On April 22, policymaker Rhiana Gunn-Wright gave a talk in Johnson Chapel on the Green New Deal, a sweeping proposal that aims to combat climate change and income inequality and is championed most notably by Rep. Alexandria Ocasio-Cortez of New York’s 14th congressional district. Gunn-Wright is the director of the progressive think tank New Consensus, and was a chief architect of the Green New Deal.
Gunn-Wright, a Rhodes Scholar who graduated from Yale in 2011, was previously the policy director for Abdul El-Sayed’s 2018 campaign for governor of Michigan. She was invited to campus by the Amherst College Democrats and the Office of Environmental Sustainability. Gunn-Wright’s visit was made possible through Alexander Deatrick ’21E, a student who worked with her on El-Sayed’s campaign.
According to Gunn-Wright, this was the first talk she had ever given publicly. Despite that, the audience appeared receptive to her message, laughing at her jokes and falling into eerie silence during more solemn parts.
Gunn-Wright was happy to be engaging in a discussion with students and seemed proud of the attention surrounding the Green New Deal. “The climate crisis, and obviously income inequity, are way too large and pressing and difficult to try to solve with a bunch of clever people in one room,” she explained.
The first portion of her talk was devoted to explaining the gravity and scope of the problem that climate change presents. The next decade is crucial for tackling climate change, she said, and the issue is all-encompassing, requiring us to solve it holistically.
At one point, she gave an example of a typical street and pointed out how everything contributed to climate change. “Those buildings that you see run on fossil fuels. They’re heated by fossil fuels. They’re powered by fossil fuels. But those buildings also have what’s called embodied carbon, which means that there’s carbon that’s used to make the materials in that building, to construct it and then carbon that will be emitted when it comes to the end of its life cycle and has to be torn down,” she said.
“We all know cars burn gasoline, [but] the roads that they’re built on are made of concrete — concrete is one of the hardest to abandon sources of emissions. The clothes that [those people] are wearing require fossil fuels to make. The fashion industry accounts for up to 30 percent of global emissions,” she added. There were even more sources of carbon on the street block; the restaurants on the street served foods that contributed to global warming.
Gunn-Wright asked the audience to imagine what kinds of transformative change would be required to fix climate change. As the world’s resources shift, the people who hold power will also have to shift, she said.
“Policy follows power,” she said. “Entire swaths of our policy will change, because that’s how policy works … In U.S. history alone, we have seen the ways in which the economy changes, and therefore our political system changes, when we change energy sources and when we change modes of production.” Gunn-Wright gave examples of how the economy and politics changed when we abolished slavery, when the industrial revolution occured and more recently, when the technology and financial sectors exploded in size.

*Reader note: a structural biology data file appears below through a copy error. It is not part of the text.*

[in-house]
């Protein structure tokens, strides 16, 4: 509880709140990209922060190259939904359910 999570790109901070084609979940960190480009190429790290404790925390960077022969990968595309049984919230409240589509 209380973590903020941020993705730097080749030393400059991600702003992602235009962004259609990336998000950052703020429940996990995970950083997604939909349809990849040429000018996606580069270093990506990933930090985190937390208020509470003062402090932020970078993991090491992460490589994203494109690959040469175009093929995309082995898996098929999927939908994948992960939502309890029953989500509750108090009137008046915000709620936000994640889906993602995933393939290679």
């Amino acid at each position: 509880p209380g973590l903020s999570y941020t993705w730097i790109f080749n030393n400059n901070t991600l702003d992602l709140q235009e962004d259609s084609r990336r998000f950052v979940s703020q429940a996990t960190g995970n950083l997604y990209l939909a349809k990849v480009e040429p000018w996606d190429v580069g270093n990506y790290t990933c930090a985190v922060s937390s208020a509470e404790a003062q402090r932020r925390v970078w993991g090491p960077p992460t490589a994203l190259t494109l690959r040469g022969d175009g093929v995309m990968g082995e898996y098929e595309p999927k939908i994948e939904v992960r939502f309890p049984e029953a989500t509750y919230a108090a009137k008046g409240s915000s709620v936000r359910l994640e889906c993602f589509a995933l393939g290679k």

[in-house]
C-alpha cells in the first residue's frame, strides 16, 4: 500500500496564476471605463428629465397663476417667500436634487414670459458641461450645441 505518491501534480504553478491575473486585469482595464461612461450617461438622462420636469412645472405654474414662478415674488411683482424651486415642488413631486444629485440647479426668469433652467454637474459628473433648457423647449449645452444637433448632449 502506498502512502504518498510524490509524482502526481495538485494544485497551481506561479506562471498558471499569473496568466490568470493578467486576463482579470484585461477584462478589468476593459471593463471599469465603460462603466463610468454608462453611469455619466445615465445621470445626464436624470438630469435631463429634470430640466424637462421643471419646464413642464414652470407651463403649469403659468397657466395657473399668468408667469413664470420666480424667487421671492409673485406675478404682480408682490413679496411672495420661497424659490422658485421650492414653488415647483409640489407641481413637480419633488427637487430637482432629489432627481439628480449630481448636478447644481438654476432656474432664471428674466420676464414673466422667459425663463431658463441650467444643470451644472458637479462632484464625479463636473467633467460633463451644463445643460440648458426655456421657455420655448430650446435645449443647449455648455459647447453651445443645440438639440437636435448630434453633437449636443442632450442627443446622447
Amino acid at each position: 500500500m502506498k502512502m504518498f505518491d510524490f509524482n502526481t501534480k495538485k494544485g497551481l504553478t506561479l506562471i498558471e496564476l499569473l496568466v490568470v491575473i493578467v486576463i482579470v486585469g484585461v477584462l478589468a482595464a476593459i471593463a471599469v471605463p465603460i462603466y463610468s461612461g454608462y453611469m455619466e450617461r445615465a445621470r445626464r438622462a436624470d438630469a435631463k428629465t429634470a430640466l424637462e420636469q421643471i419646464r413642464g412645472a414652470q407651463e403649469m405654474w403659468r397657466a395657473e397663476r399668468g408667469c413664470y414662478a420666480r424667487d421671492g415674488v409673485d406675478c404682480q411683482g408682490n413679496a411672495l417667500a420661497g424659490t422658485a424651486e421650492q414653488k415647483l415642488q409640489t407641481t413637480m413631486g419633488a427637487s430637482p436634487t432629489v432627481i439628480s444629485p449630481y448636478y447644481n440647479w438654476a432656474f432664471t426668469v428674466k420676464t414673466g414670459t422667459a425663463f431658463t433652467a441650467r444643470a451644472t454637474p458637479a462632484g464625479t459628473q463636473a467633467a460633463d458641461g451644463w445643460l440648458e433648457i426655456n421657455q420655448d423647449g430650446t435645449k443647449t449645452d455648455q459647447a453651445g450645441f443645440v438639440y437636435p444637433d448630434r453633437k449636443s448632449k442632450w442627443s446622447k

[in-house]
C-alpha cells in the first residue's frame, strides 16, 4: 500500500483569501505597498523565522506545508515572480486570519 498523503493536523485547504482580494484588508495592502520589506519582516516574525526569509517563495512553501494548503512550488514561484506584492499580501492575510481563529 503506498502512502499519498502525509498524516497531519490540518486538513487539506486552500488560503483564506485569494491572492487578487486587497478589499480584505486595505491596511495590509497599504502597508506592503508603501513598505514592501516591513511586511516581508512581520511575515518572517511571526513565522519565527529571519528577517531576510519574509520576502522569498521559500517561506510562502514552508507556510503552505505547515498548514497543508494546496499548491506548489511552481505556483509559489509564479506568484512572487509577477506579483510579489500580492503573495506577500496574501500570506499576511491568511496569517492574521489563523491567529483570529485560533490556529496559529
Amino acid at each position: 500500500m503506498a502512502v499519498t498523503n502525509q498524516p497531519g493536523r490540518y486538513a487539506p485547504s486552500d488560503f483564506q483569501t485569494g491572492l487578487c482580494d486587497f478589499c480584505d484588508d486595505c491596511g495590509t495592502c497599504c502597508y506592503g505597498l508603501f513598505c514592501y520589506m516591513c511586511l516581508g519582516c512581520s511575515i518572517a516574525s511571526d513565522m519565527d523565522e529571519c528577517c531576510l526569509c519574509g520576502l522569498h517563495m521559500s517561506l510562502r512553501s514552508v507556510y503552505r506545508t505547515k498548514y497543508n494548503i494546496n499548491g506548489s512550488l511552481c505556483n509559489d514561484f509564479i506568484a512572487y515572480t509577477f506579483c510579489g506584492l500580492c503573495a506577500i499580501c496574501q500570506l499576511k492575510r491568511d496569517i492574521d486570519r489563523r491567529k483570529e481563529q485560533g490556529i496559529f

During the second half of her talk, Gunn-Wright focused on solutions to climate change. Among other issues, she defended the jobs guarantee in the Green New Deal, saying that full employment needs to be reached to counter an issue of this scope.
She stressed that issues like climate change are intersectional in that they affect a lot of aspects of society at large. In that sense, solving climate change and income inequality work hand in hand. “Good policy should try to solve multiple issues at once if it can. There’s this idea that good policy has to be super focused,” she said, but when policy is too specific it can fall into focusing on people with the fewest “intersections,” limiting its scope to people who are impacted by harm in the fewest ways.
Although the Green New Deal was designed to help a lot of people, Gunn-Wright said a challenge is that it has the potential to replace good jobs with bad jobs. She pointed to a number of charts which showed that green jobs — such as working at a recycling facility — often paid substantially worse than jobs in sectors such as coal or oil.
A Q&A session followed her talk.
Gunn-Wright’s visit drew people from all over the Pioneer Valley. Audience members engaged with her outline of the political, social and economic forces surrounding climate change, as well as her call to action.
“I think [the Green New Deal] is one of the more important policy issues of our generation and the future, and I think it would be most productive to hear it straight from the source,” said Jack Kiryk ’21, echoing many people’s reasons for attending.
Not every attendee was a student from Amherst College. A student from Amherst Regional High School spoke up at the Q&A session, along with two Amherst professors. Anais Jordy, one of many Smith College students in attendance, said “[we were] interested in environmental awareness and the Green New Deal, and we’re studying it in one of our classes called sociology and climate change. Our teacher told us about this event, so we figured we would come.”